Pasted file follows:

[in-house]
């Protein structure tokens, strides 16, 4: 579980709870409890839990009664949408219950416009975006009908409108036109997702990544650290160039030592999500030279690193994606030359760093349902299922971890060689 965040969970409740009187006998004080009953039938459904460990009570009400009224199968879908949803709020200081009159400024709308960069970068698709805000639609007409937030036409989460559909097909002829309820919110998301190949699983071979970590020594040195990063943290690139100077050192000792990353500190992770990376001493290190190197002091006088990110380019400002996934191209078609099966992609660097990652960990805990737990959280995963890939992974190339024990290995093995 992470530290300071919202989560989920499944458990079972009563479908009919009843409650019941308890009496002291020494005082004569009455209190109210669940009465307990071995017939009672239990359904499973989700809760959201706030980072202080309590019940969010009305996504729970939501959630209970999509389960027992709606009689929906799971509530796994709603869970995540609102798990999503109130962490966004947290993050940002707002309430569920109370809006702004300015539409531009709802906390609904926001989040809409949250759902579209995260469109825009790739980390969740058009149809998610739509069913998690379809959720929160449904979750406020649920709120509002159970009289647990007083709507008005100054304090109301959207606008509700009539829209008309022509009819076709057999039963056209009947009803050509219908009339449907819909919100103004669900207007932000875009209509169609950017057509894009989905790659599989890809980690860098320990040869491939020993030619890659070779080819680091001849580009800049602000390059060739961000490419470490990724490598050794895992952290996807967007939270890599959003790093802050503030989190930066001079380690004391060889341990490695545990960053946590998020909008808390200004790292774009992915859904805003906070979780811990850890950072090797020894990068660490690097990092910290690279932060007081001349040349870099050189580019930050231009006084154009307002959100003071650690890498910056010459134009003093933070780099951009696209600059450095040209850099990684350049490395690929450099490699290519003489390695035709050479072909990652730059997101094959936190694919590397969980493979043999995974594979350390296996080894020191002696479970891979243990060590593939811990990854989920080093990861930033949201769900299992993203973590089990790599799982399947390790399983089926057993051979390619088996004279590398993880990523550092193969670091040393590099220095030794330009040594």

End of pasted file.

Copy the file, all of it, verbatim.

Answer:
[in-house]
């Protein structure tokens, strides 16, 4: 579980709870409890839990009664949408219950416009975006009908409108036109997702990544650290160039030592999500030279690193994606030359760093349902299922971890060689 965040969970409740009187006998004080009953039938459904460990009570009400009224199968879908949803709020200081009159400024709308960069970068698709805000639609007409937030036409989460559909097909002829309820919110998301190949699983071979970590020594040195990063943290690139100077050192000792990353500190992770990376001493290190190197002091006088990110380019400002996934191209078609099966992609660097990652960990805990737990959280995963890939992974190339024990290995093995 992470530290300071919202989560989920499944458990079972009563479908009919009843409650019941308890009496002291020494005082004569009455209190109210669940009465307990071995017939009672239990359904499973989700809760959201706030980072202080309590019940969010009305996504729970939501959630209970999509389960027992709606009689929906799971509530796994709603869970995540609102798990999503109130962490966004947290993050940002707002309430569920109370809006702004300015539409531009709802906390609904926001989040809409949250759902579209995260469109825009790739980390969740058009149809998610739509069913998690379809959720929160449904979750406020649920709120509002159970009289647990007083709507008005100054304090109301959207606008509700009539829209008309022509009819076709057999039963056209009947009803050509219908009339449907819909919100103004669900207007932000875009209509169609950017057509894009989905790659599989890809980690860098320990040869491939020993030619890659070779080819680091001849580009800049602000390059060739961000490419470490990724490598050794895992952290996807967007939270890599959003790093802050503030989190930066001079380690004391060889341990490695545990960053946590998020909008808390200004790292774009992915859904805003906070979780811990850890950072090797020894990068660490690097990092910290690279932060007081001349040349870099050189580019930050231009006084154009307002959100003071650690890498910056010459134009003093933070780099951009696209600059450095040209850099990684350049490395690929450099490699290519003489390695035709050479072909990652730059997101094959936190694919590397969980493979043999995974594979350390296996080894020191002696479970891979243990060590593939811990990854989920080093990861930033949201769900299992993203973590089990790599799982399947390790399983089926057993051979390619088996004279590398993880990523550092193969670091040393590099220095030794330009040594």